English in Early Years Foundation Stage
In Early Years, the curriculum is guided by the ‘Prime and Specific Areas of Learning’ covering Communication and Language and Literacy. The Statutory Framework for the Early Years Foundation Stage is followed to ensure continuity and progression from the Foundation Stage through the next stage of education where a bespoke English curriculum (based on the National Curriculum) is followed from Year 1.
In the Early Years Foundation Stage; Communication and Language and Literacy is taught within the seven areas of learning inter-connecting to children’s physical, emotional and social development. We know that children learn best when activities engage many senses and when they are happy and confident. At Abingdon, a love of books, stories, rhymes, poems, songs, sounds and words starts straight away in our EYFS provision moving up through the whole school. Structured play activities provide valuable opportunities for children to:
- Engage in conversation with other children and adults
- Be exposed to a rich range of vocabulary and language structures
- Share music, songs, poetry, stories and non–fiction
- Experiment with writing for themselves through making marks, personal writing symbols and conventional script, transcription and composition
- Apply phonics knowledge and skills within all seven areas of learning
English in Key Stage 1 and Key Stage 2
English is delivered using a personalised English Curriculum based on the National Curriculum.
English is based on books (Book as a Hook) to expose children to a wide range of texts, genres, authors and poets which link with our key school drivers and develop their cultural capital. The book itself, or themes from the book, are used to drive activities where objectives from the curriculum are met in composition, spelling, grammar and punctuation. ‘Books as Hooks’ captures the children’s imagination and encourages them to become fluent, thoughtful and creative writers. Each unit starts with a ‘hook’ and then the children journey through the book completing different genres of writing with specific audiences and purposes. We work on a 2 year cycle alongside the rest of our curriculum so that we can make links with the learning in other subjects and create an emmersive curriculum and to enable deeper learning and knowledge retention to happen.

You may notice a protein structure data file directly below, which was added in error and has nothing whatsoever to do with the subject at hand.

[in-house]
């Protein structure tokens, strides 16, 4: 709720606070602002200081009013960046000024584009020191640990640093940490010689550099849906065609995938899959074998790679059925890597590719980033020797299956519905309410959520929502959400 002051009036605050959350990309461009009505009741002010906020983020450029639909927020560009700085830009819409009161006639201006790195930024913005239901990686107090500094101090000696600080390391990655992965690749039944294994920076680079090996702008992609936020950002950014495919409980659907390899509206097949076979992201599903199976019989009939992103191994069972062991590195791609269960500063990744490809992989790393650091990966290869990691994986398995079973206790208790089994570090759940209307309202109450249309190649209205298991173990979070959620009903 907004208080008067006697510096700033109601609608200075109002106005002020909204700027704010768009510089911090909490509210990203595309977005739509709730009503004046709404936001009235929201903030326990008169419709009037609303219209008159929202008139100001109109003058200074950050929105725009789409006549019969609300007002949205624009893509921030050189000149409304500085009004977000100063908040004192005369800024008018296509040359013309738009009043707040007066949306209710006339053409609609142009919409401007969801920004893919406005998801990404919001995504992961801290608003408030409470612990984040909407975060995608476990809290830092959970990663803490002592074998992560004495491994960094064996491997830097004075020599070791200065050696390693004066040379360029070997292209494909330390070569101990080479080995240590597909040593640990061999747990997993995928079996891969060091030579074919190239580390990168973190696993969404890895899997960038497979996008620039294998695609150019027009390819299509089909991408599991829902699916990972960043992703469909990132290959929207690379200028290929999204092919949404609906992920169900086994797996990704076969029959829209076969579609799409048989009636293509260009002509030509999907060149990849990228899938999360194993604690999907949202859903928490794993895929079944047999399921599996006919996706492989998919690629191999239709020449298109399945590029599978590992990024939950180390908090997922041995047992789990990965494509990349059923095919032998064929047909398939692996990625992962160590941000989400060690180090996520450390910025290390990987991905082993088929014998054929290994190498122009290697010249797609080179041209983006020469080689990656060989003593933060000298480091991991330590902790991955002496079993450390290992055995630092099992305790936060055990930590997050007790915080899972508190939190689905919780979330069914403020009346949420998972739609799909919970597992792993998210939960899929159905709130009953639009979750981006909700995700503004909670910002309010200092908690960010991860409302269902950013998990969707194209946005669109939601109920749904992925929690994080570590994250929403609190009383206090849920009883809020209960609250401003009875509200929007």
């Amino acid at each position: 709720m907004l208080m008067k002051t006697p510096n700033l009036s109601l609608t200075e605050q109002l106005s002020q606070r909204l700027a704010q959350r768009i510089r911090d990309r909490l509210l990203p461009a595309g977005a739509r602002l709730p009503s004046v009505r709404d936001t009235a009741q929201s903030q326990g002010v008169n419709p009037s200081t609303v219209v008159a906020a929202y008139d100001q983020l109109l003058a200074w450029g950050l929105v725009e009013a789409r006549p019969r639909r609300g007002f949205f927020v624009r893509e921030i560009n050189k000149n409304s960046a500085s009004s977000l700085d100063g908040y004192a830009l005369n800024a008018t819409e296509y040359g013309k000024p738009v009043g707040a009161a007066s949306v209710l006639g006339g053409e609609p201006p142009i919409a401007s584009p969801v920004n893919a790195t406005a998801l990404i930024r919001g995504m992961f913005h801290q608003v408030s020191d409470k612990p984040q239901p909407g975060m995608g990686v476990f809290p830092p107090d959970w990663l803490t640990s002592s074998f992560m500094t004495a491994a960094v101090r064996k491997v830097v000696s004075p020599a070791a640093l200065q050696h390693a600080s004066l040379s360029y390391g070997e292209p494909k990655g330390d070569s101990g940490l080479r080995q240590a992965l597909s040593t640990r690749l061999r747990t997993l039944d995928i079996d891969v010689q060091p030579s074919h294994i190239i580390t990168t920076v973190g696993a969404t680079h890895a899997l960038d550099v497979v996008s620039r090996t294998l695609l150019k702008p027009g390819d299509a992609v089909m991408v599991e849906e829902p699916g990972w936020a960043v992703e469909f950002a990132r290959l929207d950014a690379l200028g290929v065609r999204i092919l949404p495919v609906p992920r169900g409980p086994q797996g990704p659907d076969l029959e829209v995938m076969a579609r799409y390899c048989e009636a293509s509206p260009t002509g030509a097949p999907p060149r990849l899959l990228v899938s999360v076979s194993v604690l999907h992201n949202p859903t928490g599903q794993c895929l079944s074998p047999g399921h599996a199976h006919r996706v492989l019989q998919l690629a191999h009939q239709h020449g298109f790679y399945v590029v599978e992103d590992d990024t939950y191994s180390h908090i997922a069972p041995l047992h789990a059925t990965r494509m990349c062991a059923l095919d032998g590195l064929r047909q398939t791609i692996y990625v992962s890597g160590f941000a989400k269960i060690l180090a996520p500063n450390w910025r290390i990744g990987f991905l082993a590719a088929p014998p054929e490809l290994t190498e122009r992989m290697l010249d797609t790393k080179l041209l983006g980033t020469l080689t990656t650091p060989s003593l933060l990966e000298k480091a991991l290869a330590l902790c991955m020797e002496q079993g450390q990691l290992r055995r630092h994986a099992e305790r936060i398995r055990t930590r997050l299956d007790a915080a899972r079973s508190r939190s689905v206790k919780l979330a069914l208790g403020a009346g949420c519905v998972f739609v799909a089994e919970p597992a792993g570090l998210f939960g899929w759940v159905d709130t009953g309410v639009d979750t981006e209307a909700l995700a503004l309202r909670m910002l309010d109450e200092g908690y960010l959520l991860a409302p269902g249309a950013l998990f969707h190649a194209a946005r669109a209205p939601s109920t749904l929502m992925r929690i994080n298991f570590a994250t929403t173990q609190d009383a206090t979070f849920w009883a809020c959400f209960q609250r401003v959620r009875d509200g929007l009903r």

Approaches to Writing
All children have the opportunity to take part in shared, guided and independent writing tasks during English sessions. Guided writing is teacher-led and is an essential component of a balanced writing curriculum providing an additional supported step towards independent writing. Guided writing is planned in regularly and is targeted towards groups of children according to their individual needs. It is used to support children during the different stages of the writing process.
In the Foundation Stage, children are encouraged to use emergent writing and phonics knowledge to write freely. The children see writing modelled by the teacher in shared writing sessions and phonics lessons. By the end of Reception, children should be confident with their phonetical knowledge and apply this to spell simple words and write simple sentences which can be read by others.
Within Key Stage 1 and 2, children are taught to write in a variety of genres, for a variety of audiences.
Punctuation, grammar and spelling are taught discretely within English lessons and link to the text being studied at the time. Additional grammar and punctuation sessions are planned in each week to reinforce learning and address any misconceptions.
The Martin Harvey Handwriting Scheme is used across school. Handwriting is taught regularly within focussed handwriting lessons and across the curriculum. Children in Reception and KS1 are taught to use a printed handwriting font, which correlates with and supports their phonics graphemes. In KS2, children are taught a cursive handwriting font.
Spelling strategies are taught across school focussing on a weekly spelling pattern. These sessions are followed by a spelling test at the end of the week. The National Curriculum and Purple Mash Spelling as used as a resource for this.